The truth is this country was created over thousands of years by many different tribes and emerging fractal kingdoms kicking the shit out of each other, being invaded by Vikings, Irish, Anglo-Saxons and Normans before emerging in its current state. A “United Kingdom” that is actually a “Queendom” and occasional democracy populated by English, Welsh, Scot, Irish, Pakistanis, Hindus, Afro-Brits, Iranians, Iraqis, French, Italian, Serbs, Croatians, Poles – the list goes on. A “United Kingdom” that is so familiar with violent dissent that its citizens chief response to terrorist attack was to go to the pub. It is a dysfunctional, kaleidoscope of cultures banging against each other on a small collection of rocks on the east side of the Atlantic. In short:

We are complicated.

Perhaps it was that complicated nature that led the to the use of the Welsh Not in the eighteenth century and that was still in use into the mid-nineteenth century. A charming practice that involved hanging a piece of wood around the neck of children heard to be speaking Welsh in school until the end of the school day, when whichever poor sod was wearing the wood got lashed. It was such an unpleasant practice that in the mid-nineteenth century government reports into education denounced the practice – in spite of condemning other aspects of Welsh culture. Pesky people blurring the lines again.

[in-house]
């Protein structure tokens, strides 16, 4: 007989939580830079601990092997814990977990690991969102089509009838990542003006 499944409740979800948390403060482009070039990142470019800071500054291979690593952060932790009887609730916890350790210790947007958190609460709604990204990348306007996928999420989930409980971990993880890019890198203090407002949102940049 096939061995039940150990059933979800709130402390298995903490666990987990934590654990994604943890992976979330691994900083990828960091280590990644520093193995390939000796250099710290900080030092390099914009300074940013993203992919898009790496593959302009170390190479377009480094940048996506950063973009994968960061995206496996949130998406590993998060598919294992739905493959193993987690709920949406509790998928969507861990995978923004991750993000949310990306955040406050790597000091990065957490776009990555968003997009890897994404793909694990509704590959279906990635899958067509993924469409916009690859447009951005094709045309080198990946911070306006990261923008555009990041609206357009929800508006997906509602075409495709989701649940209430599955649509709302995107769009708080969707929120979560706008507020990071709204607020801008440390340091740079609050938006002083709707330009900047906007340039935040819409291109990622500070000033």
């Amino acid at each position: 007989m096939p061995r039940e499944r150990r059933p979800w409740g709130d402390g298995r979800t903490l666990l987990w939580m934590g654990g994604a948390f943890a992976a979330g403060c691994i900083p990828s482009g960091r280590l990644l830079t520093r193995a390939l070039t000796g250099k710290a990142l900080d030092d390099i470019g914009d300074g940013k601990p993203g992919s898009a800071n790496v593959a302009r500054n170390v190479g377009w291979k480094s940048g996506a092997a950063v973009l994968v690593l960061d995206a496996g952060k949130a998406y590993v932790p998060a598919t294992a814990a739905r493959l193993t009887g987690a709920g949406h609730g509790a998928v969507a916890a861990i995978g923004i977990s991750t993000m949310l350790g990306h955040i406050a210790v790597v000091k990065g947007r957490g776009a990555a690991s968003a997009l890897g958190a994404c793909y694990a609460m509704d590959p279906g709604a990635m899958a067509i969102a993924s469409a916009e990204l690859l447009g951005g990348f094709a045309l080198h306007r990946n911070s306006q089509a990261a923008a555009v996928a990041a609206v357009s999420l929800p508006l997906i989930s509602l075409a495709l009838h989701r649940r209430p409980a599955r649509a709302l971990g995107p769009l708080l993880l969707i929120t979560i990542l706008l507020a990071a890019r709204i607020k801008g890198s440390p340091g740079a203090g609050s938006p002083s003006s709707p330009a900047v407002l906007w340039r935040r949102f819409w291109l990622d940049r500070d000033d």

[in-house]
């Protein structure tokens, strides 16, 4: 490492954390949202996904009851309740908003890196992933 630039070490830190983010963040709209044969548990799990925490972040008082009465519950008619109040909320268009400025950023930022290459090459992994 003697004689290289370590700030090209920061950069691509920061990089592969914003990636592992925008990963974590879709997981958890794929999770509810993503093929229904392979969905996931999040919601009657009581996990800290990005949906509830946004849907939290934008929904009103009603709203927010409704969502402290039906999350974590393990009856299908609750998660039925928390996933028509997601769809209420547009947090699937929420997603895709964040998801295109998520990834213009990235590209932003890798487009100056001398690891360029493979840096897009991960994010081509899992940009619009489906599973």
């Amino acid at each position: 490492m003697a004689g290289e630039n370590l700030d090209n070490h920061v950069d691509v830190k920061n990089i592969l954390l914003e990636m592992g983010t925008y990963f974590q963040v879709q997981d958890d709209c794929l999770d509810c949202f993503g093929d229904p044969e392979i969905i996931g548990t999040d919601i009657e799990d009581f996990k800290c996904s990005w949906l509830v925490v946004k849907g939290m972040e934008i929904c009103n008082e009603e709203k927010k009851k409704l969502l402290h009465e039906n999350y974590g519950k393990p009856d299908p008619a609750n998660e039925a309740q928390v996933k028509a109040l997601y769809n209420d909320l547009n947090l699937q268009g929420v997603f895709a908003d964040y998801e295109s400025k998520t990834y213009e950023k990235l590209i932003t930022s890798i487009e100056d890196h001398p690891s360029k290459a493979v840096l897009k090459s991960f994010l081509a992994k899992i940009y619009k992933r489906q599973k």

Starkey is supposed to be a historian but he seems to have forgotten that history is, at its root, all about people. After all, country isn’t really a collection of borders and land; the nation state is merely a construct of people who share a set of resources based on landmass in order to ensure personal survival through mutual co-operation. History is the record told through recollections and records of events of what went before, people’s stories retold and distilled through the personal bias of the historian or teller but the by-product of people. No people, no history.